Updated 3:30 p.m. | Posted 8:05 a.m.
The Minneapolis Institute of Art announced Friday it is adding another marquee work for its centennial celebration.
Vincent van Gogh's 1890 painting "Irises" will be on display today through Oct. 4, according to the Mia website. The work is the third of the museum's "mystery masterpieces" on display to mark the institute's 100th year.
The works unveiled previously include Raphael's masterpiece "Madonna of the Pinks" and Vermeer's "Woman Reading a Letter." The paintings are part of the Minneapolis museum's Masterpiece in Focus program, highlighted by the display of the works by the three masters on loan from European museums. The van Gogh display is free.
The museum is marking its centennial with 52 "surprises," which include the masterpieces, as well as a variety of other community and educational happenings, like a van Gogh-inspired crop art display near the Minneapolis-St. Paul International Airport, an ice sculpture near Lake Calhoun and other non-traditional works and events.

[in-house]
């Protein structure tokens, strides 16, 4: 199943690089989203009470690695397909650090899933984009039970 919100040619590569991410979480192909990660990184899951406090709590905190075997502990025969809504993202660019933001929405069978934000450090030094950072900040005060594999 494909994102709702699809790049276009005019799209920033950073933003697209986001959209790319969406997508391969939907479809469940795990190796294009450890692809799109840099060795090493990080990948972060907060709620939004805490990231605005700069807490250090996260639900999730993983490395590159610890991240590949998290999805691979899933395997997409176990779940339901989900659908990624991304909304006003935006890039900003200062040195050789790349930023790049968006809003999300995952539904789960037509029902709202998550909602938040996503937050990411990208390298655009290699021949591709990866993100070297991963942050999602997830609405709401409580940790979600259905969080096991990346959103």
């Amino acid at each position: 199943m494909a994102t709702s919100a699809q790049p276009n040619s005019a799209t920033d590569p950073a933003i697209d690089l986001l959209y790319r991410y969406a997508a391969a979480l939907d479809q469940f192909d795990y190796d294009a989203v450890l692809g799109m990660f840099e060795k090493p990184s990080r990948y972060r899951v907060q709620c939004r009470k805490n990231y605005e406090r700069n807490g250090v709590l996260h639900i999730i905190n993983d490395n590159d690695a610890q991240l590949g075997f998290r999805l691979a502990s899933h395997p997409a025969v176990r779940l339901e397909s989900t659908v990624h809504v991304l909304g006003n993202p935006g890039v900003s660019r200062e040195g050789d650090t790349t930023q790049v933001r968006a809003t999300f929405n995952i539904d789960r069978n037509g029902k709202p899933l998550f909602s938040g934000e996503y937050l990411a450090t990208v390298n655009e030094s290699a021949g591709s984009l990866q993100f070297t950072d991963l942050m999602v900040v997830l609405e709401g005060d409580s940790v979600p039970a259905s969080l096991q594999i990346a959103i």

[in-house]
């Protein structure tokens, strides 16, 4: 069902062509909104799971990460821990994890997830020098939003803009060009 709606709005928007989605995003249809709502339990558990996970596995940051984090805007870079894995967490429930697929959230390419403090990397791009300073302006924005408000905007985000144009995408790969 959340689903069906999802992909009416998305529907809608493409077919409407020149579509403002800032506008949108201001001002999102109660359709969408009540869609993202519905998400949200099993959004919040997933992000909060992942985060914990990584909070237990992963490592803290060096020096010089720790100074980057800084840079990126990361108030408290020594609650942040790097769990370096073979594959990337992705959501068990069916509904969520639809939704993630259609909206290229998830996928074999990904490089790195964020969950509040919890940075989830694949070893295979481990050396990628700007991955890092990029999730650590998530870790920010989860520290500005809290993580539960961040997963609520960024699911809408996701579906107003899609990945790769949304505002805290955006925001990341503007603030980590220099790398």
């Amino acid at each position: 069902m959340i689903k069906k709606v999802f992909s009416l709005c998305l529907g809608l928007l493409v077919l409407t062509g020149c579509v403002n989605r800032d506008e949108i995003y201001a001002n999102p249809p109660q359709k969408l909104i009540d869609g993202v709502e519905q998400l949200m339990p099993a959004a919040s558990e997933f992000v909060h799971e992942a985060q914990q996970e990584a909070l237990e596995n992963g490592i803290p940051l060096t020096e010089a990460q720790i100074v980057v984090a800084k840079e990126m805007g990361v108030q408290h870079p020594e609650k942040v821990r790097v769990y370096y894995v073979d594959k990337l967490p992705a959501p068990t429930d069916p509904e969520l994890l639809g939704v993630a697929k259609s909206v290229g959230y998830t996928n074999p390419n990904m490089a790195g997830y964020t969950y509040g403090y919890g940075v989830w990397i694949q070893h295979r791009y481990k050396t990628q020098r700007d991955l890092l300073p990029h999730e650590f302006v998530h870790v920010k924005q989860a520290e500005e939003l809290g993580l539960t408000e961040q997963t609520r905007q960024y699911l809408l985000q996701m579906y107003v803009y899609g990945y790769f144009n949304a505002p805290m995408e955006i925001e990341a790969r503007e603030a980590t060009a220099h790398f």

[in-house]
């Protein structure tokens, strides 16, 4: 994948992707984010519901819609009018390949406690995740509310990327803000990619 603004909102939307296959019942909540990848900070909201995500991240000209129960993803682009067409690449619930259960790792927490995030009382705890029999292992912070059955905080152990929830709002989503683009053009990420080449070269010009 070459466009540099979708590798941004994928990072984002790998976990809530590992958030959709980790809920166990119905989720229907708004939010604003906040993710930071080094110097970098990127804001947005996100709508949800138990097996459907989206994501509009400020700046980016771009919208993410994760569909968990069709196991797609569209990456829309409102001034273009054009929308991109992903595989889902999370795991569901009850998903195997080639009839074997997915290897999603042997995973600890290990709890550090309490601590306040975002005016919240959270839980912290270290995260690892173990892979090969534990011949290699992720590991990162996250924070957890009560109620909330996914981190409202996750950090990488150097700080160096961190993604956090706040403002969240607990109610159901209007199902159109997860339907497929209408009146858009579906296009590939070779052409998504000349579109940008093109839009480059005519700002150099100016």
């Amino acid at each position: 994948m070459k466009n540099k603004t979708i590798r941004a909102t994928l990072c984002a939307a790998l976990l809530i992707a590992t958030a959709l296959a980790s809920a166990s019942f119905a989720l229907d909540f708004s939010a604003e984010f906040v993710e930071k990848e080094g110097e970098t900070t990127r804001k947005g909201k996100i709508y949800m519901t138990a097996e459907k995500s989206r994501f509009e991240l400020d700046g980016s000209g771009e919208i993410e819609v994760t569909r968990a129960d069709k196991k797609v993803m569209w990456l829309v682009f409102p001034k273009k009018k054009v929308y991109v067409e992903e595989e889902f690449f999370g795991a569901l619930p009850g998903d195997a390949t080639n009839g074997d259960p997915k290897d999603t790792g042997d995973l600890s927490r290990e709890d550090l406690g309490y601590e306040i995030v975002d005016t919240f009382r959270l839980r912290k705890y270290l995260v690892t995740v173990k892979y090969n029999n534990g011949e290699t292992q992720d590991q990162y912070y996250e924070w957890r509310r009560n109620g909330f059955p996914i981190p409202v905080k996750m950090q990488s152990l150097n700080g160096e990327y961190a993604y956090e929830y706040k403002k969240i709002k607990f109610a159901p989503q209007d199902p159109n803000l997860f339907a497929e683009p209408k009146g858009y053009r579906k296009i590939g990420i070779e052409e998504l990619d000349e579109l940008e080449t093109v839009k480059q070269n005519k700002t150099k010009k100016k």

The van Gogh is on loan from the Van Gogh Museum in Amsterdam. The institute's Nicole Wankel, who helped arrange the display, said van Gogh's tragic life story adds to the interest in his work.
Van Gogh painted "Irises" just months before his death of a self-inflicted gunshot wound on July 29. But as he worked on this painting, he seemed happy. Wankel said the artist wrote to his brother that he was filled with excitement.
"Thanks to his prolific letter writing, we know when he painted this work," she said. "And it was in May of 1890, shortly before he left the psychiatric hospital in Saint-Remy where he was being treated, as you probably know, for mental health issues."
"He wrote ... when he was painting this work, that these last days were a revelation of color for him," she said. "Which this painting exemplified beautifully."
The canvas is thick with paint, the brush strokes clear 125 years after they were applied.
"Irises" was a color study. Van Gogh used bright colors to capture the hues of the flowers. Even today, the painting almost glows. But Wankel said van Gogh knowingly used paint he understood would fade in time, particularly one called geranium lake.
"You can likely see the lighter blue petals when you go up and look at it up close," she said. "That's where there would have been this geranium lake, this red mixed in. So it would have been more violet than the blue that we see today."
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